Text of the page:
Then the military cars drove everybody to the camp. We arrived around 6am in the morning, and had to stay all day. The camp is very close to the border. In the front, there is one big tent for those who are caught and who will be returned to Greece. At the back, there is another camp, which is like a prison, where people cannot get out. Nevertheless, the people try to escape and go to Serbia, but many of them are caught and brought back. There is food and some organisations and doctors in the camp, but still it is like a prison, without any independent monitoring. In the camp, we asked if it is possible to ask for asylum in Macedonia. They said yes. So we said that we want to apply for asylum. Their response was: ‚No, not for you‘. While we were waiting in the tent in the camp, we saw three young men arriving, one of them was very bruised in his face. We asked him what happened. All he said was: ‚the police‘. They probably tried to run away, and running away is dangerous. We also saw how the police hit an Afghan man who tried to hide and run away.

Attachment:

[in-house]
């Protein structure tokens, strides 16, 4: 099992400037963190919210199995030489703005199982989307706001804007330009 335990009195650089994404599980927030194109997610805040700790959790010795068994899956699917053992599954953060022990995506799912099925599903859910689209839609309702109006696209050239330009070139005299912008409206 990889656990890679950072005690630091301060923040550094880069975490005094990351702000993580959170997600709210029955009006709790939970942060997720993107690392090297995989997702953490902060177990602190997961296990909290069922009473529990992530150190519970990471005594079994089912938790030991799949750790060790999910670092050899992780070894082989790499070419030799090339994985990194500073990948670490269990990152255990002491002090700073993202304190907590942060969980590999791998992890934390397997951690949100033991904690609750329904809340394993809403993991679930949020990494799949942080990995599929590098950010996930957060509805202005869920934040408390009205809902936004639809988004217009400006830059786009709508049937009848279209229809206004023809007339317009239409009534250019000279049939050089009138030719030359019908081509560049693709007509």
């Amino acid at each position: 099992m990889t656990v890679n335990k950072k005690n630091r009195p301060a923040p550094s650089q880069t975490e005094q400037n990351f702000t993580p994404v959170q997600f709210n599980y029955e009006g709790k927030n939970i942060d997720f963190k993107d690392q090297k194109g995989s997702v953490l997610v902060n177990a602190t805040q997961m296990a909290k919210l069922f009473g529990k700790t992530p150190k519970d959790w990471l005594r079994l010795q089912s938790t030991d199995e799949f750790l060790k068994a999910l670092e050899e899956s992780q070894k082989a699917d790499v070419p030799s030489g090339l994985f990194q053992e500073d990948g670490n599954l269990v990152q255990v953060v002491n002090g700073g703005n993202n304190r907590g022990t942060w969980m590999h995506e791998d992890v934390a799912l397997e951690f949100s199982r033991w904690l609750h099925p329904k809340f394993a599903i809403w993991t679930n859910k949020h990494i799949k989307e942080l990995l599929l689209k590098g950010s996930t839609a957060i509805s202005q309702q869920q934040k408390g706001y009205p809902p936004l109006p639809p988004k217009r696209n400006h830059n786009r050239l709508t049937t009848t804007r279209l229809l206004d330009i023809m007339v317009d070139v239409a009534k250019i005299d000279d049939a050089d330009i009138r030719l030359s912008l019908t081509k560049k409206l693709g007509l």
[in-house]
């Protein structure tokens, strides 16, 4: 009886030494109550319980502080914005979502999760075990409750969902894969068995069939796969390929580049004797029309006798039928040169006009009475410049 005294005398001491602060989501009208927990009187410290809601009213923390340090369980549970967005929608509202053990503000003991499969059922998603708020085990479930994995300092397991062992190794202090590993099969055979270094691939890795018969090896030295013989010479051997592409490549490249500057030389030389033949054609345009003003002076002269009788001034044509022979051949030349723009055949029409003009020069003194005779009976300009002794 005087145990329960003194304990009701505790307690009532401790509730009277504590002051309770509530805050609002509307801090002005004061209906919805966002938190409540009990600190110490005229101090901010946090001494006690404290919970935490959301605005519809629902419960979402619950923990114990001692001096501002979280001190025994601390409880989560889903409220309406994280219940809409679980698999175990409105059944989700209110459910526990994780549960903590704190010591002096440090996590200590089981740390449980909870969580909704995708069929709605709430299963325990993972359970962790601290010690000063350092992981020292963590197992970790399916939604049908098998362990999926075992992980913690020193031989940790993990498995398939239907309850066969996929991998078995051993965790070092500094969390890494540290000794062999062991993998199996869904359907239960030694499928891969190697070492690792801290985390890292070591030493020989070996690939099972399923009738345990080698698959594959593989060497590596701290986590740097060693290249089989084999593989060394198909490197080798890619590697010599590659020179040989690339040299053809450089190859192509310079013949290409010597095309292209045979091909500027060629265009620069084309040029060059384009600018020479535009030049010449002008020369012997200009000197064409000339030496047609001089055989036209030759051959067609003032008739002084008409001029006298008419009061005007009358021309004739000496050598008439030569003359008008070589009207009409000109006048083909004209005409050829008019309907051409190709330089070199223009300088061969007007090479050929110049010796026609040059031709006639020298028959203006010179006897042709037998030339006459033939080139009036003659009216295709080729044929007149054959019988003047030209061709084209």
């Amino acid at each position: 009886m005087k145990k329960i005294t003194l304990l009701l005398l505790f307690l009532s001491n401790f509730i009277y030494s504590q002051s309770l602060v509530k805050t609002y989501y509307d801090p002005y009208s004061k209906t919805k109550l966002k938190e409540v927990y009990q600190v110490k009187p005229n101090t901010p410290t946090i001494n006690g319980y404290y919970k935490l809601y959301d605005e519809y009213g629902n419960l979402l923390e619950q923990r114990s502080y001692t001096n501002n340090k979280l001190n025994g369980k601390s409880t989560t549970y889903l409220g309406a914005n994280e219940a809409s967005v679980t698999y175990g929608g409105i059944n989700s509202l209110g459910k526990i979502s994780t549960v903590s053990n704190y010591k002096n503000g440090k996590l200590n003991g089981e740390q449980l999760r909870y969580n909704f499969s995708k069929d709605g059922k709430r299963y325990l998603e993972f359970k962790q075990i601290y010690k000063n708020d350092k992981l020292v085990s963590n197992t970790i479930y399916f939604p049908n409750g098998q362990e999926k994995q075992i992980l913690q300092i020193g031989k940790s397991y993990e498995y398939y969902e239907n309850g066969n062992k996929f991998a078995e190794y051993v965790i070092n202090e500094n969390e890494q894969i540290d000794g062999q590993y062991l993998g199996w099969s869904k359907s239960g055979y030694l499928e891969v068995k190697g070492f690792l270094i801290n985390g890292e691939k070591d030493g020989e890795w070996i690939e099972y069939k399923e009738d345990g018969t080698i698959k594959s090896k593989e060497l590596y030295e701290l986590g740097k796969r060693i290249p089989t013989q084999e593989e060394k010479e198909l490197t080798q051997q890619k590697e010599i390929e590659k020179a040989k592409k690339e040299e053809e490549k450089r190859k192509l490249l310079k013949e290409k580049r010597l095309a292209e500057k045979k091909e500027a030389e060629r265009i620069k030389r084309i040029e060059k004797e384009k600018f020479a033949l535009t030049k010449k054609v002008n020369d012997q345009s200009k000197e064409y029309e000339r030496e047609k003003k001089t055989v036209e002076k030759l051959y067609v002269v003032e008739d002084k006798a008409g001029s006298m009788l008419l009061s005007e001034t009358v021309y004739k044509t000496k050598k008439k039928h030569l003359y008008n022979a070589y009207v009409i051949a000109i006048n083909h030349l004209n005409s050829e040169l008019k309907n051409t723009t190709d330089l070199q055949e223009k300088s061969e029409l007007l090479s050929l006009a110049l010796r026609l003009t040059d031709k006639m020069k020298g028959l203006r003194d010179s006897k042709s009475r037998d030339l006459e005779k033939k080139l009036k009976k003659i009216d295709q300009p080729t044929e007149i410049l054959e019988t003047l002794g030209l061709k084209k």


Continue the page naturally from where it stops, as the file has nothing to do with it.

Later in the evening, investigators came to question the men who were caught in the forests. They took photographs and checked their mobile phones. They took some of the young men inside and questioned them even more.
Eventually, the Macedonian officials took us back to the border, to a hole in the fence, and told us to go. My husband said: ‚See you tomorrow‘.“
12 May 2016
„We left Idomeni around 7pm in the evening. After one hour, we realised that two men were walking behind us – it was Greek police. They had never tried to stop us from crossing the border before, but this time, they screamed ’stop, stop, stop!‘. They were very rude with us, they made us stop, and pointed their guns at our faces, when somebody tried to run away they shot a bullet in the air. After about half an hour, a big police car came, and they made us walk back to the camp next to the police car. The police car was driving in front of us, but we had to walk for two hours under the rain without rest, until we reached Idomeni, exhausted and very tired. The smuggler allowed us to take rests when we needed, but the police did not allow us to rest for one second.“
„We will continue trying. We did not leave everything and sell our house in Syria to live in a tent“.